HKU backs private fees for medics

PUBLISHED : Wednesday, 24 October, 2007, 12:00am
UPDATED : Wednesday, 24 October, 2007, 12:00am

The University of Hong Kong has defended its policy of allowing doctors to pocket part of private patient billings as a means to retain talent against the global demand for medics.

In May this year the university's medical faculty began allowing doctors to pocket up to half the medical fees they earn for the university through their private services at its Queen Mary teaching hospital.

Under the arrangement, the university will maintain its 75 per cent cut of private service income, with the Hospital Authority taking 25 per cent. Doctors will get up to half the revenue that goes to the university, and the rest will go to their departments. The university doctors were not allowed to pocket any revenue from private cases in the past.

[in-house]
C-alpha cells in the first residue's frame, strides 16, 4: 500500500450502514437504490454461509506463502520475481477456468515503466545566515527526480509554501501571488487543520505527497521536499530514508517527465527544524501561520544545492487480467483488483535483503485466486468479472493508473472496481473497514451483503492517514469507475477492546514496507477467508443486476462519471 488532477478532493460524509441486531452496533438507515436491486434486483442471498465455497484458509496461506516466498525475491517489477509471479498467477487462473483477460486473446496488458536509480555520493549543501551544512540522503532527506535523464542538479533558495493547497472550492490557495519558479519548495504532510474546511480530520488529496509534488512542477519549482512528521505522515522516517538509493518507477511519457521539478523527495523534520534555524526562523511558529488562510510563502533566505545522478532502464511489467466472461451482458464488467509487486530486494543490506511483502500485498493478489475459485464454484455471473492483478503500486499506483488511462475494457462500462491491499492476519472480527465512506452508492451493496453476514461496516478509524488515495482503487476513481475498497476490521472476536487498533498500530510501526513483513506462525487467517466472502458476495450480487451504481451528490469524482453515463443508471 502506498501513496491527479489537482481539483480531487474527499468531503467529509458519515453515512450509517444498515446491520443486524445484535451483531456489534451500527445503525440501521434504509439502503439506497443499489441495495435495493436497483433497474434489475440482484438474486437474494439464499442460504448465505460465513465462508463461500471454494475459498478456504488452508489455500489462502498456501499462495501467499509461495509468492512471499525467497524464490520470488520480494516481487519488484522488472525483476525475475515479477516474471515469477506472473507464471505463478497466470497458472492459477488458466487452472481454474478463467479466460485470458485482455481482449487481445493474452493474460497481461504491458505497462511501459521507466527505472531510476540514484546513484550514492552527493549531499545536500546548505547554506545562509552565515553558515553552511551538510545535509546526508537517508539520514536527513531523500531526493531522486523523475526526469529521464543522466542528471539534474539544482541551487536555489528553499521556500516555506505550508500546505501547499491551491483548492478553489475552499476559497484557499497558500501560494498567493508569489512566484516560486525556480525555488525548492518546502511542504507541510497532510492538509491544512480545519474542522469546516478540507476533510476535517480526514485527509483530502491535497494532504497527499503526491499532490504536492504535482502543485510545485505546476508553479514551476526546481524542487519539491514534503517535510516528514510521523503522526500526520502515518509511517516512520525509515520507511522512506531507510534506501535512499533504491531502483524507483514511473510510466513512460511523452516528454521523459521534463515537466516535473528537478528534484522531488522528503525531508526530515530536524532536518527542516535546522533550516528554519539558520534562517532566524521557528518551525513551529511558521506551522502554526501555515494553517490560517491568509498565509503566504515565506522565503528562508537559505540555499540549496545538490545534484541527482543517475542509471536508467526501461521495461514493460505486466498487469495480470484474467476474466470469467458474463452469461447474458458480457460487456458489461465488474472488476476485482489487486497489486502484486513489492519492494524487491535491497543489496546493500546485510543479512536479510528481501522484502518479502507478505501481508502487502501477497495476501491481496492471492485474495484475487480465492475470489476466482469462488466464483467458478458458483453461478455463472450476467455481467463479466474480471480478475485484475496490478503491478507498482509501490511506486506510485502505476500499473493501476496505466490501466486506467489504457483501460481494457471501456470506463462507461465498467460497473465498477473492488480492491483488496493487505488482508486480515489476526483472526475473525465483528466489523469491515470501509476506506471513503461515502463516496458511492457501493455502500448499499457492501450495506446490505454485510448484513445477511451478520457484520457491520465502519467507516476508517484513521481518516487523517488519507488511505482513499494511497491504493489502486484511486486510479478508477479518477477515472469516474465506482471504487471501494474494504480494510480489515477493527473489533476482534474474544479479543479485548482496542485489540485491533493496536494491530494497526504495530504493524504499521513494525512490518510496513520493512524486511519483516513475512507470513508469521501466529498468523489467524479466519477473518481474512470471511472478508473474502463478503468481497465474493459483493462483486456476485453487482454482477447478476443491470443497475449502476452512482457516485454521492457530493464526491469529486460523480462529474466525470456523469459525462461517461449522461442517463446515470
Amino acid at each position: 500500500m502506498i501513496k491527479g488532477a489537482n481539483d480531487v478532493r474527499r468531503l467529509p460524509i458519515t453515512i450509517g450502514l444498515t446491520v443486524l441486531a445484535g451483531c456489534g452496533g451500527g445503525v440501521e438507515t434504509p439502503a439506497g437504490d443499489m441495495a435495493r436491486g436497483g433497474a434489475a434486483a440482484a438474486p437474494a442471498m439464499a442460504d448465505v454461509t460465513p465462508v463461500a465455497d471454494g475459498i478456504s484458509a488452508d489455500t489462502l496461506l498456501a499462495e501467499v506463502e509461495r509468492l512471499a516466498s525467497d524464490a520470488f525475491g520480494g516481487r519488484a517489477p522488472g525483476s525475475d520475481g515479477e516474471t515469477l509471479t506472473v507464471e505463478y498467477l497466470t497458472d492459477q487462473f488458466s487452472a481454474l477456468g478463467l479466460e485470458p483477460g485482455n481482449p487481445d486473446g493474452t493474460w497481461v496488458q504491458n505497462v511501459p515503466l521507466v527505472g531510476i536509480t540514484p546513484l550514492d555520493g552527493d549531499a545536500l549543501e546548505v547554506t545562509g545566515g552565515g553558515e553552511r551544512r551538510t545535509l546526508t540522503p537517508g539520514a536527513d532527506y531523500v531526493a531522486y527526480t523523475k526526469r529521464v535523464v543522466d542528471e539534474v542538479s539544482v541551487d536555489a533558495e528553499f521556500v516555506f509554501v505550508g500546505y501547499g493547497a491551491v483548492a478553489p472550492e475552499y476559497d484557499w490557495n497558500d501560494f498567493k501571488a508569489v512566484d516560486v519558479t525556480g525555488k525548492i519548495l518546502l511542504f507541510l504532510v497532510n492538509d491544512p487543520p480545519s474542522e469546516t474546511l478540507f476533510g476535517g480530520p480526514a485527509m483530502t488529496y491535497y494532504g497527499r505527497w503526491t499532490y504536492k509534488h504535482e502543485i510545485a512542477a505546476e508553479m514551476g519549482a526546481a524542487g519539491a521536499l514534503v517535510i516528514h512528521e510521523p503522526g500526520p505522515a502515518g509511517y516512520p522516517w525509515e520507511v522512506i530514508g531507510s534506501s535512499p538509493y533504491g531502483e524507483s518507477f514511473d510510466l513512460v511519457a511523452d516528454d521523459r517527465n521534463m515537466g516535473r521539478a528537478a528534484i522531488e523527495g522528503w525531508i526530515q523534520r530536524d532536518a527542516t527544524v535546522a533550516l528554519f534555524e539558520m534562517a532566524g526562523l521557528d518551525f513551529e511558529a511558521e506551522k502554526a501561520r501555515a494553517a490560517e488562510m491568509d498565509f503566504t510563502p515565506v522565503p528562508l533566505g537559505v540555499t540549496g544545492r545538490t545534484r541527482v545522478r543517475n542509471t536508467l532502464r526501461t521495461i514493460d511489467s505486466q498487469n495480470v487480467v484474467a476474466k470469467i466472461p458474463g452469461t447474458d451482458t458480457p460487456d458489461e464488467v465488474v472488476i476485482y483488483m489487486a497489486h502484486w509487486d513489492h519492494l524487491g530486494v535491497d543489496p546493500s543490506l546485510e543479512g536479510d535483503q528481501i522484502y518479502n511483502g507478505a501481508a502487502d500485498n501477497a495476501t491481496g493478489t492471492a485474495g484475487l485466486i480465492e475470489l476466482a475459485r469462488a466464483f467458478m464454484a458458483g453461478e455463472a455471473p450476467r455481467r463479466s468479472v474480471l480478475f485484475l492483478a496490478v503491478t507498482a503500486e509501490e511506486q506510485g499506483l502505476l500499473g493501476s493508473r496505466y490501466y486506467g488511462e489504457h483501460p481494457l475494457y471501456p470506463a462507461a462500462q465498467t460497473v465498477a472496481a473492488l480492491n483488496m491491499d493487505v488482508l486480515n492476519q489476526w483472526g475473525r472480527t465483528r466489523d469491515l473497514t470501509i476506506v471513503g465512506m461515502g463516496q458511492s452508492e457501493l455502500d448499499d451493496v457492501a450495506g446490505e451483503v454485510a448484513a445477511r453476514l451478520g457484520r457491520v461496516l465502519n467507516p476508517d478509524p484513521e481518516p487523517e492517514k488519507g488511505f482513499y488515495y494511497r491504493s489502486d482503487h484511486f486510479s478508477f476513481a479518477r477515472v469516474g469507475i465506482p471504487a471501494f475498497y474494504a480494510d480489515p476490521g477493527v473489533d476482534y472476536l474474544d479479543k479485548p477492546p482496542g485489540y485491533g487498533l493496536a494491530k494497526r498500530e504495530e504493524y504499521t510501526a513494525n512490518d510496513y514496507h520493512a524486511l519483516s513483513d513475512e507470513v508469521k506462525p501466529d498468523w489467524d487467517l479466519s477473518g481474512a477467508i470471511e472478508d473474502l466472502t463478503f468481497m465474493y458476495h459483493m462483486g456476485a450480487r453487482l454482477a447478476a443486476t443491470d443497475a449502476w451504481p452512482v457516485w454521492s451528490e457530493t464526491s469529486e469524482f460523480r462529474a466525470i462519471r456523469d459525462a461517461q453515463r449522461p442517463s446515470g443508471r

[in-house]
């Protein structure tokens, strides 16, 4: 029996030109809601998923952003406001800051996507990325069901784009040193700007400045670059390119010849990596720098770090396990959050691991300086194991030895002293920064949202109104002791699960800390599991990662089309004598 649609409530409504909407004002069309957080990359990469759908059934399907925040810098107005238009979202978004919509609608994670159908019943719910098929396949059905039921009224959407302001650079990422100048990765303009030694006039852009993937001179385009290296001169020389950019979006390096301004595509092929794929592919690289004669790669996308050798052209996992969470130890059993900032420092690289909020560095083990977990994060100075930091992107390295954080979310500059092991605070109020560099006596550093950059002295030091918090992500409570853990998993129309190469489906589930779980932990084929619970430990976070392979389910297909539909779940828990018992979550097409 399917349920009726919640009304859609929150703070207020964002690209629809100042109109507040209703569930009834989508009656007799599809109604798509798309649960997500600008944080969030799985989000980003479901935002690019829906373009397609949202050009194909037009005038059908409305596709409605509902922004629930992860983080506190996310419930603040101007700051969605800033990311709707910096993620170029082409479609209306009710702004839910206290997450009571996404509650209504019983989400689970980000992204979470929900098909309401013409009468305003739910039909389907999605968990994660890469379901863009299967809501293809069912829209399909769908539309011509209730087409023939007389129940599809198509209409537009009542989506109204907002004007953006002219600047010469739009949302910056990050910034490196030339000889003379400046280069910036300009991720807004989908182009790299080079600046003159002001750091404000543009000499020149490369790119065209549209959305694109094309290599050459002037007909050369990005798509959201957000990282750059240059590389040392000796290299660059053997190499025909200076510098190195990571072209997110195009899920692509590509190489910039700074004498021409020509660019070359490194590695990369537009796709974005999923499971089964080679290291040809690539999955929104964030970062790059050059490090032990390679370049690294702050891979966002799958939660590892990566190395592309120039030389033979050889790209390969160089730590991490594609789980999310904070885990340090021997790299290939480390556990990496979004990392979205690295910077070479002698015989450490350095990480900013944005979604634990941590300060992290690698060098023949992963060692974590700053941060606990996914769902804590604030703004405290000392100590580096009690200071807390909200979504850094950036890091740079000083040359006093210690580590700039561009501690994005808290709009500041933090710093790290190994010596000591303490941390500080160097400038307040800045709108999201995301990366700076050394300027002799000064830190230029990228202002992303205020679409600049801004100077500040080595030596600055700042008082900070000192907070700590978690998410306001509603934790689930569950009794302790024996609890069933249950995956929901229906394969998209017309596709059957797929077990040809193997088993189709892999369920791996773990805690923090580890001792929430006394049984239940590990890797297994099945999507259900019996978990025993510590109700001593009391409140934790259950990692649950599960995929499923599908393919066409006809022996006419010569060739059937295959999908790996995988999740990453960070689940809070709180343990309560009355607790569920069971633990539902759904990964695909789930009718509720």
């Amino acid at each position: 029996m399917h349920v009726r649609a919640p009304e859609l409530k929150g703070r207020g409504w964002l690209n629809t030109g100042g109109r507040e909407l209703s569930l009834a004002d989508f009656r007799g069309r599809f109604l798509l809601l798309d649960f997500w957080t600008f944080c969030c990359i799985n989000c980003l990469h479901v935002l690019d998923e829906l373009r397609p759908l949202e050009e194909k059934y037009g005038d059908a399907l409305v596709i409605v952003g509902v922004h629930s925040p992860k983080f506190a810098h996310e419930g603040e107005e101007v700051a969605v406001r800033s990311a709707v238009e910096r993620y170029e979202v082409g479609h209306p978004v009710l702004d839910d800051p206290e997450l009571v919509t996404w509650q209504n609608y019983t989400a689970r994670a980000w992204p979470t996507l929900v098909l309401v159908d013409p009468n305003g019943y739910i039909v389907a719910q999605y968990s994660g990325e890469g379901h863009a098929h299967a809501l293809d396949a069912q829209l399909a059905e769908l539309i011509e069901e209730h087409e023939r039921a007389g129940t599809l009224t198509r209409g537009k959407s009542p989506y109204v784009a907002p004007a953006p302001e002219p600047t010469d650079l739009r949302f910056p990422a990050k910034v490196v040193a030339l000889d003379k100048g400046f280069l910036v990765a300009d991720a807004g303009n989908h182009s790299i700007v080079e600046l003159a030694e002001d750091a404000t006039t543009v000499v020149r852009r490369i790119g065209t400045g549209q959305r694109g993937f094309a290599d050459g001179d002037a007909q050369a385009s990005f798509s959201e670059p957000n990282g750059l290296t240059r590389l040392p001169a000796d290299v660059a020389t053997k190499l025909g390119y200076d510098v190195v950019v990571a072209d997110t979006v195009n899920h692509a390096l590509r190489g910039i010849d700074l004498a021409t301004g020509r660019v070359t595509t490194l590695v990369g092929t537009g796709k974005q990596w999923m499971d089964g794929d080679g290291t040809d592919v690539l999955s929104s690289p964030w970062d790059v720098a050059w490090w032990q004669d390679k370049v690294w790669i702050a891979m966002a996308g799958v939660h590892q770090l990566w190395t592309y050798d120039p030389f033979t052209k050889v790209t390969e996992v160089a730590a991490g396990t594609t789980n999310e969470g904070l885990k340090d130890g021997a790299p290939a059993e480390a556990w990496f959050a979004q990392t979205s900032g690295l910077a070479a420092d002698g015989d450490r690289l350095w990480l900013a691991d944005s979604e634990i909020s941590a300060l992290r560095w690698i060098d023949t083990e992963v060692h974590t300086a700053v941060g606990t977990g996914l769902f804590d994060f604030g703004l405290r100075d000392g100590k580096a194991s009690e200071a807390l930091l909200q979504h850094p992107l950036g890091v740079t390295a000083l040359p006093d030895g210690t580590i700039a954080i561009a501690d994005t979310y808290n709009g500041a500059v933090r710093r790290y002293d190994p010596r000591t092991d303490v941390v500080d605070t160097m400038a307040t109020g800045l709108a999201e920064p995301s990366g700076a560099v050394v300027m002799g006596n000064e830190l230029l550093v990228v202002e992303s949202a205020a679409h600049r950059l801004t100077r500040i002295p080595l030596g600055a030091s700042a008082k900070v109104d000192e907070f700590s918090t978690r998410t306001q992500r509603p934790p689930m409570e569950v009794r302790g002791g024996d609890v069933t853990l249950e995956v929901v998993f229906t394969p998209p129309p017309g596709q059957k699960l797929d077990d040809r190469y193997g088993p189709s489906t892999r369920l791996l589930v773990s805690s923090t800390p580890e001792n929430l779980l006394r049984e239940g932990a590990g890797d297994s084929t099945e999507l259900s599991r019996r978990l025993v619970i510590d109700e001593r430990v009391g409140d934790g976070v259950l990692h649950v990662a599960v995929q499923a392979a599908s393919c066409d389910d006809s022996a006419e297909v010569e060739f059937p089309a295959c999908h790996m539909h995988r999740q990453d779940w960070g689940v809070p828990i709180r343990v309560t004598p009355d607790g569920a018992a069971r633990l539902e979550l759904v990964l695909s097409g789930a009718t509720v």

Jacobus Ng Kwok-fu, the faculty's assistant dean, said: 'If the university doctors go to the private market, they can earn several times their current salaries.

'We hope that allowing the doctors to earn some extra income to narrow the gap with private doctors will help retain talent. We have a time limit on their private clinical sessions of eight hours a week.

'This can give patients more choice and maintain the stability of manpower in the university. We regard it as a win-win proposal.'

Acting faculty dean Raymond Liang Hin-suen said that as there was a global shortage of doctors, it was a big challenge to recruit and retain staff.

He said two professors at the department had recently resigned to teach and practise in Britain, which lacked doctors. He estimated that doctors could get 50 to 100 per cent higher wages in Britain, partly due to the high exchange rate.

The faculty has plans to recruit 40 more teachers by 2012 on top of its current 200 places to meet the challenge of more students when the university curriculum is prolonged by one year under the 3+3+4 reform.

On Monday, the legislator representing the medical sector, Kwok Ka-ki, said allowing university doctors to pocket income from private patients might encourage them to neglect public patients.